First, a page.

Gulf leadership

SAUDI Arabia and other Gulf states are trying hard to dampen the Iran-Iraq war without a diplomatic or military assist from the United States. The Arab League put aside its unanimity rule and voted, over the objections of Syria and Libya, to label Iran the aggressor. The Saudis are trying to show some leadership in the crisis, which has brought oil vessels under fire. Gulf representatives have gone to Japan to see what slight influence Japan can bring to the war.

Lessons for the United States in this: America has long seriously overestimated how much leverage it has in the Gulf. The Gulf nations, having gotten rid of foreign forces, deeply prefer alternatives to a US or European role. The best policy at the moment is to wait things out and hope the Gulf-state initiatives work.

Vice-President George Bush, stopping in Oman en route back from his two-week Asian-Pacific mission, put it correctly: ''The whole world would welcome'' an end to the 44-month-old war, he said, ''but I don't see a role for the United States in such negotiations at this juncture.''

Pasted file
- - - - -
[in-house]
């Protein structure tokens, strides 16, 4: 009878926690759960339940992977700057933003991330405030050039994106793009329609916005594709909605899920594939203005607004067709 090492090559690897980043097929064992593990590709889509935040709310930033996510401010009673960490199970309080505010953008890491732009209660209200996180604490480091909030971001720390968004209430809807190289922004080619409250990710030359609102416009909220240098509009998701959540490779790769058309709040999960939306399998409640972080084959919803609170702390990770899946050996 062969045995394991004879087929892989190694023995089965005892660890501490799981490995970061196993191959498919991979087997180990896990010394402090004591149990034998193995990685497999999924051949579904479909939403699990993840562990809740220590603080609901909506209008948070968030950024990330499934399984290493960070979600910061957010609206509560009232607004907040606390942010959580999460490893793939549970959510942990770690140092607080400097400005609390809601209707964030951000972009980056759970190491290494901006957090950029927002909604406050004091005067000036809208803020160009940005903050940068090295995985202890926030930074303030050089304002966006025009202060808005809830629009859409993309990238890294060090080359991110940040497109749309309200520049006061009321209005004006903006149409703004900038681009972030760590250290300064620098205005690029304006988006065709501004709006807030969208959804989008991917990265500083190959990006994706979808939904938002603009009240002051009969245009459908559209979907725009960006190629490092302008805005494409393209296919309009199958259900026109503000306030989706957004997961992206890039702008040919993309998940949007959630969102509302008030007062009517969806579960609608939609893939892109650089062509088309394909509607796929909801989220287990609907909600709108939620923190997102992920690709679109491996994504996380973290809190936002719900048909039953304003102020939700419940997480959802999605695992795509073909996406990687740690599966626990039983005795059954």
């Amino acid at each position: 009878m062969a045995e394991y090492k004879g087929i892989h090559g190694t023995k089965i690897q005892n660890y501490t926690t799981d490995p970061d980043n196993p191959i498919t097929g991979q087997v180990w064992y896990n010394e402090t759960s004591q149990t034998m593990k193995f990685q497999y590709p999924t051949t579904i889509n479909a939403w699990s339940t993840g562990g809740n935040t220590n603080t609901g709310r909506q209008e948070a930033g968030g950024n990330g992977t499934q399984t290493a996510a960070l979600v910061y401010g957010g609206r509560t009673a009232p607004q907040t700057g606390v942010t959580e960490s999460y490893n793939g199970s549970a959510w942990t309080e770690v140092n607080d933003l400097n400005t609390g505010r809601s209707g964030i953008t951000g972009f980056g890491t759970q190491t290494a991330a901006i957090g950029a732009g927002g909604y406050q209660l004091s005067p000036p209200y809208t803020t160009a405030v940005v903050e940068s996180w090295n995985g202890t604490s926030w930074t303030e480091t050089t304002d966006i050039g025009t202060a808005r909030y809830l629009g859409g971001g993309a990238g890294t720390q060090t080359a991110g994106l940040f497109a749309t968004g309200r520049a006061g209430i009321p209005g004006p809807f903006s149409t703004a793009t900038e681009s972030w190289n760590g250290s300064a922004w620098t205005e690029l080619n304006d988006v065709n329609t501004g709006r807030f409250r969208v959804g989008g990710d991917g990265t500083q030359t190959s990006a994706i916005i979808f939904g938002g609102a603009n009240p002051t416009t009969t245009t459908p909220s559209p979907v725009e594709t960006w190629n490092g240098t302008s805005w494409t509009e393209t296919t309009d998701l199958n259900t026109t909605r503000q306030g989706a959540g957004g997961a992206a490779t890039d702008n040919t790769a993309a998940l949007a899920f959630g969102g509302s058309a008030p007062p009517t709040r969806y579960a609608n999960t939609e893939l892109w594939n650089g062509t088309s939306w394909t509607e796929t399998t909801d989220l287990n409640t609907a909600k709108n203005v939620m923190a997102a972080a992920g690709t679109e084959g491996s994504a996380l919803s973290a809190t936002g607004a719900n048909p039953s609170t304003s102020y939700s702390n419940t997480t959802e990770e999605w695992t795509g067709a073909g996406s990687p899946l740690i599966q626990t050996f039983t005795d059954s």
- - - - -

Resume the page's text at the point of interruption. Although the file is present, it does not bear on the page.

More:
A month ago, anticipating a widening of the war into the sea lanes, the administration apparently sought to learn what kind of cooperation it could get if, say, US aid were needed to convoy ships safely in the area. But the Gulf states seem to like having the US fleet outside the Strait of Hormuz for some undefined contingency reserve. Pre-positioning of US forces was again rebuffed.

Gulf states want to call on the US only in extreme circumstances, for three reasons: A US role might give Persian Iran further pretext for attacking Arab states in the Gulf; the Soviets might be brought actively into the area; and stronger Shiite/Arab antagonism, in the guise of anti-Americanism, could spread throughout the Mideast.

At the moment, Oman alone offers the US a facility, chiefly an airfield, on an island in the Gulf. The arrangement was negotiated under President Carter in 1979, as were similar facilities in Somalia and Kenya. The Oman facility was used in the failed US-hostage mission inside Iran. In January 1980 Carter declared: ''An attempt by any outside force to gain control of the Persian Gulf region will be regarded as an assault on the vital interests of the United States. It will be repelled by use of any means necessary, including military force.''

The so-called Carter doctrine and creation of a rapid-deployment force were all along based on the questionable assumption that the Gulf states would want to call on the Americans in time of trouble.

Any efforts by Saudi Arabia, Japan, or anyone else to mediate the Iran-Iraq conflict should be allowed to take their own course. Frustrating as it may be, the best the non-Gulf powers can do is offer assistance until such time as it is wanted.

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